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A problem occurred in the file system, possibly due to disk data corruption or a hardware problem.
This is a fatal Windows error, typically called a Stop message, Bug Check, or more commonly the Blue Screen of Death (BSoD). The system is in a forced reboot state. Any unsaved work is likely lost.
A problem has been detected and Windows has been shut down to prevent damage to your computer.
If this is the first time you've seen this Stop error screen, restart your computer. If this screen appears again, follow these steps:
Check to make sure any new hardware or software is properly installed. If this is a new installation, ask your hardware or software manufacturer for any Windows updates you might need.
If problems continue, disable or remove any newly installed hardware or software. Disable BIOS memory options such as caching or shadowing. If you need to use Safe Mode to remove or disable components, restart your computer, press F8 to select Advanced Startup Options, and then select Safe Mode.
*** STOP: 0x0000009B
Beginning dump of physical memory
Physical memory dump complete.
Contact your system administrator or technical support group for further
Text may appear differently depending on where the error occurs.
Additional technical information (hex values) specific to a machine are not shown.
Data and/or file structures on the drive may be corrupt. Run the check disk program or other disk validation and repair utility on the drive. To do this:
Open Explorer or My Computer (Press Windows+E).
In the right pane, right-click on the drive you want to validate and select Properties.
Select the Tools tab.
Under Error-checking, click on "Check Now".
In the next dialog, make sure the option "Automatically fix file system errors" is checked. If you want a more complete validation and repair check the option "Scan for and attempt recovery of bad sectors" (although this takes considerably longer to complete).
The operating system or application may have run out of usable memory.
Adding additional memory may solve this problem. This is especially true if your system is configured for a minimal amount of memory for Windows.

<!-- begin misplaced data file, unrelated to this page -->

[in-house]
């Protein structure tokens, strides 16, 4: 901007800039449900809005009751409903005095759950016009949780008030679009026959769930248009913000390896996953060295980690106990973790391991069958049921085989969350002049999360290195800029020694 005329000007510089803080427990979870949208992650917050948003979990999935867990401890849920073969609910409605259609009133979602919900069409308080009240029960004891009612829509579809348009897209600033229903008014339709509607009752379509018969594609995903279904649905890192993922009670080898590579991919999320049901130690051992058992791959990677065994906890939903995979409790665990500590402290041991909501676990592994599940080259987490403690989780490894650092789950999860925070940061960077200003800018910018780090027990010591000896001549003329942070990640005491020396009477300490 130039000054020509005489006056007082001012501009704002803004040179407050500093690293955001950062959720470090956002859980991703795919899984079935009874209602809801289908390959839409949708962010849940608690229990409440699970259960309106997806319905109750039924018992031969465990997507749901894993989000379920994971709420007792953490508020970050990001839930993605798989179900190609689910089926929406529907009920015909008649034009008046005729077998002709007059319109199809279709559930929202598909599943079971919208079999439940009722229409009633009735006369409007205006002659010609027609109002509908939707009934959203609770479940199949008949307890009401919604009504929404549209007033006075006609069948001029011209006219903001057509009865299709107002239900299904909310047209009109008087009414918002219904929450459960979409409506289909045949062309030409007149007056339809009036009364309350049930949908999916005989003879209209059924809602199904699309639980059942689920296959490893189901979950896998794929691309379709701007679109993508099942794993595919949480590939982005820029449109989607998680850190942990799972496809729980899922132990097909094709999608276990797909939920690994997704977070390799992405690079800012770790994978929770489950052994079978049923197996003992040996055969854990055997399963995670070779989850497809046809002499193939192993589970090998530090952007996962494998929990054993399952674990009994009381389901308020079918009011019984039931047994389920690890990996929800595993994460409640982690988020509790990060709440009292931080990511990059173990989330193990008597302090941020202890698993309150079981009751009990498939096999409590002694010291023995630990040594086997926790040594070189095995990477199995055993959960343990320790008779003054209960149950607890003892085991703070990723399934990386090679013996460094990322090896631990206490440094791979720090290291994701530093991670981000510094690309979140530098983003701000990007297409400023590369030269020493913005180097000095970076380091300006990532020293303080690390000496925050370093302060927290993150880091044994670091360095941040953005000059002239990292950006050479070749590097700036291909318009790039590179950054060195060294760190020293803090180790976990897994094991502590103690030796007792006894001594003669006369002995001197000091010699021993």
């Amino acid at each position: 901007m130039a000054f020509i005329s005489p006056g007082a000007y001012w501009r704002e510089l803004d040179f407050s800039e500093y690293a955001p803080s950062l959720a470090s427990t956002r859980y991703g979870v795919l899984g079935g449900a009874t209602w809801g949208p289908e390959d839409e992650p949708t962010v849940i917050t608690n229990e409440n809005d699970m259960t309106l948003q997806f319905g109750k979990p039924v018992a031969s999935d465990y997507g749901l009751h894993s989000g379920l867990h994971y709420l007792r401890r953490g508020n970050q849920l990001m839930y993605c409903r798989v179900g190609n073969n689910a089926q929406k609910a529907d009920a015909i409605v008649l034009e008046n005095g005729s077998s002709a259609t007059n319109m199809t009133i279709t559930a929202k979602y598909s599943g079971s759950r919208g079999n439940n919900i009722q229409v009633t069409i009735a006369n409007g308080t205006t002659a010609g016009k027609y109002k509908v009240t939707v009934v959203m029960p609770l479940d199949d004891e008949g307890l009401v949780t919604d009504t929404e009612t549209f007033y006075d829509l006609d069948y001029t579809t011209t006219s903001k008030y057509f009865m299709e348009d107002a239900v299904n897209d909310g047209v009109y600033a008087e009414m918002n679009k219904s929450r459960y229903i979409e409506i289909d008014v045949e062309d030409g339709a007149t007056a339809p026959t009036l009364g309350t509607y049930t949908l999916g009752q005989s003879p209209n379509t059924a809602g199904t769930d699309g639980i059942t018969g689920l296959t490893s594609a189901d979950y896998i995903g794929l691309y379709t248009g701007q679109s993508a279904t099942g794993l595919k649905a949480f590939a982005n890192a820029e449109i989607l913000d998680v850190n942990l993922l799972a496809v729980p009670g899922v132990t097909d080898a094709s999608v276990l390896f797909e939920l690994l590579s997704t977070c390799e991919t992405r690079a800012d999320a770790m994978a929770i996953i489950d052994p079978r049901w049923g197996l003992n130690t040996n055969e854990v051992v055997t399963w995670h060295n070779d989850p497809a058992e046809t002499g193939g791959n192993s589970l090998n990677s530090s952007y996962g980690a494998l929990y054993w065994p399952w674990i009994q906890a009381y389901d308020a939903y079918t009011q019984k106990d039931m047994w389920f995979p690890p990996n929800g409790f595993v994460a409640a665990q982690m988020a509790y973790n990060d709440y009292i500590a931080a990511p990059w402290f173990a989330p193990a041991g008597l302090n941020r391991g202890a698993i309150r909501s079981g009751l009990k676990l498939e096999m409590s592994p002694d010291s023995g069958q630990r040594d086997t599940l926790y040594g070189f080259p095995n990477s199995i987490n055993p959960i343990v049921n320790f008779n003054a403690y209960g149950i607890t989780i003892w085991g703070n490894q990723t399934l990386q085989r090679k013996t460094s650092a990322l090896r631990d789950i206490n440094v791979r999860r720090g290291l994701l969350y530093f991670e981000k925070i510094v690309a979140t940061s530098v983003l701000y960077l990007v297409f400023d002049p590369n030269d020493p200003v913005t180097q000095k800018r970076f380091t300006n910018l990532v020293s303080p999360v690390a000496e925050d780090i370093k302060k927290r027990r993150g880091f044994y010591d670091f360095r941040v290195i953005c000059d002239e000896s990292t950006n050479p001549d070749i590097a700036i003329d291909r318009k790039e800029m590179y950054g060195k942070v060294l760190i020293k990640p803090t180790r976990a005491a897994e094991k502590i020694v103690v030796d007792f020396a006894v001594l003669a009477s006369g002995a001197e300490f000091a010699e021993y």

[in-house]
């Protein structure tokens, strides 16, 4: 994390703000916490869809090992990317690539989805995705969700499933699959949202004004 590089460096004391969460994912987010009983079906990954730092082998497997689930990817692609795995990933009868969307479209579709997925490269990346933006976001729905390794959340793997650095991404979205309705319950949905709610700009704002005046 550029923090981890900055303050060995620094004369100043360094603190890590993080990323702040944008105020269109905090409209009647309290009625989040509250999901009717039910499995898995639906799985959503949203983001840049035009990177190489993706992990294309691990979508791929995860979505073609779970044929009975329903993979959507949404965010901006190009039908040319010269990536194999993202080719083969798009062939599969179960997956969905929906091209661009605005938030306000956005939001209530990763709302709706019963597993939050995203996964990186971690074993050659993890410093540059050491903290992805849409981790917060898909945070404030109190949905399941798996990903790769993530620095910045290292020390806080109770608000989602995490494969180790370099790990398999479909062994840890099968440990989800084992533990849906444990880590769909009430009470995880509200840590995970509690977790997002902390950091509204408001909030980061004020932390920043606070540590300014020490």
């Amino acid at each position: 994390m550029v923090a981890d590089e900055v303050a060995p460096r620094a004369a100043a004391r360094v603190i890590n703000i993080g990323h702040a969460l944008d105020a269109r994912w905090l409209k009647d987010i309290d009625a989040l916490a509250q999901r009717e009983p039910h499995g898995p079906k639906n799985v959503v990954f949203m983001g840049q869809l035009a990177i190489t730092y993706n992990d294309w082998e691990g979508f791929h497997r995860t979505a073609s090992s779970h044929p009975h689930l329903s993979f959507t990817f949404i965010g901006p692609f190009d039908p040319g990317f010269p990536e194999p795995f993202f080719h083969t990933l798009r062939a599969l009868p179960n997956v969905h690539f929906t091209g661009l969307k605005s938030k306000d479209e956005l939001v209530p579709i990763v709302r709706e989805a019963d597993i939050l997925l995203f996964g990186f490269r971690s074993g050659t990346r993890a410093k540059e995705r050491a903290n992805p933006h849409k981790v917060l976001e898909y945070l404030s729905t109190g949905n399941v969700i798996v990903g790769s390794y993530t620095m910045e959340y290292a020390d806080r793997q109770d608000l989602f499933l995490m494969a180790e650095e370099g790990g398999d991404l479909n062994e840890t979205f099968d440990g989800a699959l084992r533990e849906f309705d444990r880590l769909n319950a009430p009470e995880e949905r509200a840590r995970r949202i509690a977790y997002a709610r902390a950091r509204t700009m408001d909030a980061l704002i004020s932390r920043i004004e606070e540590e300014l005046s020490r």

FaultWire Staff Posted: 5-Oct-2008
Check Hard Disk and Cables
If you had changed, added or removed hard drives, or changed or removed drive cabling, likely something is wrong. Recheck that the drives are properly installed and the cabling has not changed. Switching cables to different motherboard connectors or changing the master/slave drive jumpers (on old ATA drives) can cause this problem. In some systems, the cables were not plugged into the drive or motherboard securely and may have worked loose. Reseat all drive connectors.
It's also possible a hard drive is failing. Use a system diagnostic to validate the drive or swap to another hard disk.
The hard disk or disk controller may be failing and creating errors or problems that the driver cannot handle.
Check that the cabling is plugged in securely, and if using SCSI drives, make sure the drive cables are terminated properly. You might remove the drive and test it non-destructively on another system. Also note if the system works either when first turned on (i.e. cold) or if it requires the system to be on for a while (i.e. hot). This is an excellent clue that you have a thermal hardware problem.
FaultWire Staff Posted: 3-Dec-2009
Get the Latest Drivers
Check if you are using the latest hardware drivers, especially the chipset and video drivers. Older drivers are a common contributor to BSoD issues.
You can use a product like Driver Genius or Radar Sync to verify you have the latest drivers and help keep all your drivers up-to-date. If you're comfortable with driver installations, you can individually find and install current drivers.
While BSoD fatal stop errors are identified by Microsoft Windows, they are often caused by
non-Microsoft applications, drivers and hardware issues.
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